Design & Sustainability on

The Cultivators: Farming with a Social Purpose

— By: The Team at Nau
photo by Giles Clement

In our next installment of The Uncommoners: Exploring the Other Side of Ordinary, Lindsey heads to Long Beach, Washington to get her hands dirty and learn what it means to farm with a Social Purpose.

When I accepted an invitation from Starvation Alley Farms to join their cranberry harvest last month, I didn’t know what to expect. Perhaps, an idyllic Ocean Spray commercial or another episode of Dirty Jobs. (Yes. Mike Rowe visited a cranberry farm.). But what I found was hard work, laughter, great cocktails and a deep sense of community with people who were passionate about food, family and local farming.

After a few cranberry cocktails, I sat down with farmers, Jessika Tantisook and Jared Oakes, to learn how this small family-run experiment expanded into a corporation with a unique uncommon product and an even more uncommon purpose.


OTG: How does one come to own a cranberry farm?
Jessika: About six years ago, my partner’s parents, who are both commercial fisherman, had purchased five acres of cranberries and were hobby farming them at the time. There happened to be a 60-year-old, five-acre cranberry farm that went up for sale next door. At the time, Jared and I were at a transition point. We both had been working across the food supply chain for a while because we really enjoy food and the food community. It was the perfect opportunity for us.

What makes your cranberry farm so special ?
We are the first organic cranberry farm in Washington State. We got our certification on October 11th.

Congrats! Getting organic certification is no small feat. Is organic cranberry farming a lucrative business?
Depends on who you ask. Right now the press is saying that the cranberry business is heading downhill because of an oversupply issue, but we’re experiencing a huge demand for organic cranberries because no one provides them.

So what does your average day look like?
We’re a start-up, so it looks different every day. For example, this morning at 2AM Jared was in our freezer where we store all of our berries. Somehow, the forklift was stuck. On other days, I’m on my computer setting up meetings or sending emails and running the business. As we get more established things will get a little smoother, but right now we’re just learning.

photo by Giles Clement

There seems to be this romantic vision of farming and then there’s the reality of farming, which is that it is really f*cking hard work.
Some people think it’s all hard physical work, but you also have to be business savvy. You have to know how to manage your finances and know where potential markets are and how to reach those people. You have to do all of your distribution and schedule your production. We spend a lot of days in the kitchen making cranberry juice, bottling it and labeling it.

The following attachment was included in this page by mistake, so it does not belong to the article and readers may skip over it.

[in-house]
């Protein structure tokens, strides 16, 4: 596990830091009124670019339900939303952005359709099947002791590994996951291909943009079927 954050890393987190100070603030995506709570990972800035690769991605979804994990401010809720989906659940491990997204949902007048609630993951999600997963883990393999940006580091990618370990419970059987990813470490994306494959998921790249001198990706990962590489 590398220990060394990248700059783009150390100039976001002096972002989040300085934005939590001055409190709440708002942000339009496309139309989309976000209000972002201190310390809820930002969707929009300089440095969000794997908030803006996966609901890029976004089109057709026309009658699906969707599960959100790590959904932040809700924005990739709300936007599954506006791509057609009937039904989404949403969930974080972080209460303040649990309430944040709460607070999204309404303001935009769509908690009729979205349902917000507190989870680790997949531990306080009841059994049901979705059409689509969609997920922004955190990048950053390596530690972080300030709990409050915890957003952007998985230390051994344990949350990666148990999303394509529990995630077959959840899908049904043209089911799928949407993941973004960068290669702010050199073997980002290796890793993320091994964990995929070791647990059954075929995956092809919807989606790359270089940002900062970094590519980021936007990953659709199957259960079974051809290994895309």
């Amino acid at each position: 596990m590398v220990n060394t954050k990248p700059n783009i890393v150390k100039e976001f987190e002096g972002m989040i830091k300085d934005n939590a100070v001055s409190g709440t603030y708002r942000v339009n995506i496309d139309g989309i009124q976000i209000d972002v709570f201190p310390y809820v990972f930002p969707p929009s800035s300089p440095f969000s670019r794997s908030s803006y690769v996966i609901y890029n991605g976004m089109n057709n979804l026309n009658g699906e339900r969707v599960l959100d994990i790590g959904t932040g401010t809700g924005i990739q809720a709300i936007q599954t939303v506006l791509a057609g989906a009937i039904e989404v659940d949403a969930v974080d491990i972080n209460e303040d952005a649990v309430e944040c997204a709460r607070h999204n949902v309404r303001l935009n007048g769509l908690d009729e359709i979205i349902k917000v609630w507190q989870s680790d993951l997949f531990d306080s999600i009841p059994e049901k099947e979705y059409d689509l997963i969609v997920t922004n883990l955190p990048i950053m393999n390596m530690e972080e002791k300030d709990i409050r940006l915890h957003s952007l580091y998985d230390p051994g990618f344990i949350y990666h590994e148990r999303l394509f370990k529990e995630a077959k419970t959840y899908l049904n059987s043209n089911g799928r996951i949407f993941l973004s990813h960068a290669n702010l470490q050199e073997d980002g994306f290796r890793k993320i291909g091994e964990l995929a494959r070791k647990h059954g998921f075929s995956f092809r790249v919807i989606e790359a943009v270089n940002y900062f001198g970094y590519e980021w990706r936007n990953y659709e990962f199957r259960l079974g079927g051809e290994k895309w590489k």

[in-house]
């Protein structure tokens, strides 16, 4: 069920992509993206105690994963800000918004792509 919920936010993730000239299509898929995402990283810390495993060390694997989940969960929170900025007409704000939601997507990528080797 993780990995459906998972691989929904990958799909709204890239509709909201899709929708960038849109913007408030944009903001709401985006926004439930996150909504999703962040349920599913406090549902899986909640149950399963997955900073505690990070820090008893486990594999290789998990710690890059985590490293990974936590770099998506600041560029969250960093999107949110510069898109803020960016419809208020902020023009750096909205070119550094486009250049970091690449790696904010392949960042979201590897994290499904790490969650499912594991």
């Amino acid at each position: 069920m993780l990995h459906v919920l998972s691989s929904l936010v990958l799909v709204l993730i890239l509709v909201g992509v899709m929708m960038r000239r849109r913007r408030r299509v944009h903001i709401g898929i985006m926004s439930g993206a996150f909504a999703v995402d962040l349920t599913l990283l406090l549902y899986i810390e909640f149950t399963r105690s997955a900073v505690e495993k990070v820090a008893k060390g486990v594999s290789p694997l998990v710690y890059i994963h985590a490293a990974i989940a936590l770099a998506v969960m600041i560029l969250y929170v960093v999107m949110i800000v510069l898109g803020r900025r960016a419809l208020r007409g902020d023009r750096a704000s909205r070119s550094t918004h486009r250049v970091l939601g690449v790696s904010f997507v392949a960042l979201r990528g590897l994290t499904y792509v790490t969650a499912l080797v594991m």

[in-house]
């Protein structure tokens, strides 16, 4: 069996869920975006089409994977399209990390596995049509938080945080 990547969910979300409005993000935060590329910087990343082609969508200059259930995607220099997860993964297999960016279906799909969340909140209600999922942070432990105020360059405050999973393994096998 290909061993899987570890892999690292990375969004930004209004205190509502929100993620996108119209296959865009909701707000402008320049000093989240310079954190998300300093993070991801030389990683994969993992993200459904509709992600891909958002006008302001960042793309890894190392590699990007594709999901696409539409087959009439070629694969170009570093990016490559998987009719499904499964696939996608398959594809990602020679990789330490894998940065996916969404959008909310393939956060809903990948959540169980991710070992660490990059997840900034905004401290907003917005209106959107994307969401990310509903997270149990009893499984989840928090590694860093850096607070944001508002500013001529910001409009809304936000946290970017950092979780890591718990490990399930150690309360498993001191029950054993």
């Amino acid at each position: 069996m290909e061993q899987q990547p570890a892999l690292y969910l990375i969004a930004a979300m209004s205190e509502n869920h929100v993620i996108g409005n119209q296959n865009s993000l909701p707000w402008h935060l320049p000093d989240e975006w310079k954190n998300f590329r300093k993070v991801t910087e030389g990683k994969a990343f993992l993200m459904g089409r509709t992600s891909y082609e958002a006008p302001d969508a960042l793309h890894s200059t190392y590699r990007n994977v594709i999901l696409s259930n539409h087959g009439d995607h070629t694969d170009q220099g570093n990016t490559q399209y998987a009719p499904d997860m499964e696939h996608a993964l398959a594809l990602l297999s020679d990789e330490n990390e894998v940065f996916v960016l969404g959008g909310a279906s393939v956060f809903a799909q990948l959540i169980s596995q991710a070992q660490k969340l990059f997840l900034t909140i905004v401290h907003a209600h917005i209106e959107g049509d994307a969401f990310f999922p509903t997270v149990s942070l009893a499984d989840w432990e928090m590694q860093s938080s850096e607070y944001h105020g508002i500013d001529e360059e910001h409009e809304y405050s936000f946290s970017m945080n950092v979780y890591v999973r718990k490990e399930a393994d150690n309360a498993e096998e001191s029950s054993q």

Let’s talk about that. If you’re not dumping 15,000 pounds of cranberries on the open market, what are your avenues for distribution?
When we were part of the Ocean Spray coop that’s exactly what it looked like. After our November harvest, we put all of the cranberries in a dump truck and literally drove it down the road and didn’t have to think about it anymore. Now we keep it all, so we’re in charge of all the cleaning and sorting. And since we’re organic, we have to drive the fruit to Portland because it’s the closest plant that is certified for organic processing. Then we drive it back, store it, juice it and bottle it. We do this many times a month.

photo by Giles Clement

That’s a lot more work than just selling it to Ocean Spray. Why the hassle? Is it a bigger profit margin?
Ocean Spray doesn’t currently have a market for organic cranberries, and therefore they don’t offer to pay farmers a premium for organic fruit.  Anytime a farmer can move their crop from the commodity market to a place where they value add their fruit in house, they can get a higher price per pound. But it’s also exciting to be on the forefront of a changing cranberry industry. It’s really difficult to make a difference in commodity crops. As part of the cranberry community, part of our mission is to increase the livelihood of farmers, but it’s a balance between supporting farmers where they are at and taking a stand on organic or other sustainable practices. That’s why we’re a registered Social Purpose Organization with the state of Washington. Our Social Purpose is “increasing the well-being of farmers while decreasing the negative impacts that farming can have on communities and the environment.” So, we put a social mission before a profit mission.

But mostly, we love food, and we love the community we work with.

Not to mention cranberries have many medicinal properties. You’ll probably never have to go to a urologist.
That is true. And you can quote me on that.

To learn more about Starvation Alley Farms, visit their website.

Photo by Giles Clement


Words by Lindsey Morse.